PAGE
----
Scientists from the University of Nebraska Medical Center announced an impressive breakthrough in the development of HIV treatment. Having altered the chemical structure of an existing antiretroviral drug they made it able reaching cell and tissue where HIV persists. The researchers have put the modified medicine into nanocrystals which easily distributed throughout the body and reach cells and tissues where HIV resides including the lymph nodes, the bone marrow, the intestine and the spleen.
According to the results of the study, the drug placed in nanocrystals did not induce any toxic effects, was stable to temperature changes and remained unchanged for months. Treating with the drug did not influence any bodily functions significantly.
The crystals are coated with fat which helps them to penetrate the cell membrane easily. Howard Gendelman, M.D., professor, and chair, who in cooperation with Benson Edagwa, Ph.D., assistant professor, who conducted the study at UNMC’s Department of Pharmacology and Experimental Neuroscience, claimed that nanocrystals can reside inside cells for weeks. Having reached macrophages and stored inside them, the drug slowly starts to release from crystals in a prodrug form which then transforms into an active drug and enter the circulation from the cell and tissue where HIV persists.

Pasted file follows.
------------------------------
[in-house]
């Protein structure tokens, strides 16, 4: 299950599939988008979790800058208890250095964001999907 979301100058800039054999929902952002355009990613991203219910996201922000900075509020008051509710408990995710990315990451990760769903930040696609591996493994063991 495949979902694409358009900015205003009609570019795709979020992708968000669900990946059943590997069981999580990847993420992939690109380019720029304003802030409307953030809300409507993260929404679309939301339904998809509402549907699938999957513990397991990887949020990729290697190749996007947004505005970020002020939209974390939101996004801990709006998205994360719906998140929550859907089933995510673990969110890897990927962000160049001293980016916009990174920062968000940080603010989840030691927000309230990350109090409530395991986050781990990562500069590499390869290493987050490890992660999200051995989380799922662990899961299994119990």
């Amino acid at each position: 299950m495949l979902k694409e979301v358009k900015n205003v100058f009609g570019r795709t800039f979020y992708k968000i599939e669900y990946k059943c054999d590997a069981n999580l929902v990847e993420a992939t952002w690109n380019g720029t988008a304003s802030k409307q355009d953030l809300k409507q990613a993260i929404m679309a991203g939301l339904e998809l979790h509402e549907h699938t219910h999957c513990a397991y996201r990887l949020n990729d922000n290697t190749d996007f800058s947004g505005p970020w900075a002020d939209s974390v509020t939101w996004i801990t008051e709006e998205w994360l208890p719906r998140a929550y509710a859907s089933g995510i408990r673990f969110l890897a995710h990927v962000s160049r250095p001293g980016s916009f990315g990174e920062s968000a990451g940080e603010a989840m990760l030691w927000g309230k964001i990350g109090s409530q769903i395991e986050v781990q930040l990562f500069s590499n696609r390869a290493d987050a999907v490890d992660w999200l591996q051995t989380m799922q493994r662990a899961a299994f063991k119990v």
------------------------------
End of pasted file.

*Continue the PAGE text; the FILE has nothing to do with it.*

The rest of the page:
Dr. Edagwa states that this new method of drug delivery may not only improve HIV prevention and treatment but can also be used for improving the effectiveness of other drug classes such as cancer treatment, treatment of other infectious diseases and degenerative diseases of a central nervous system. Dr. Gendelman also added that the new products can optimize HIV restrictive growth so that strategies that may eradicate viral infection would be successful.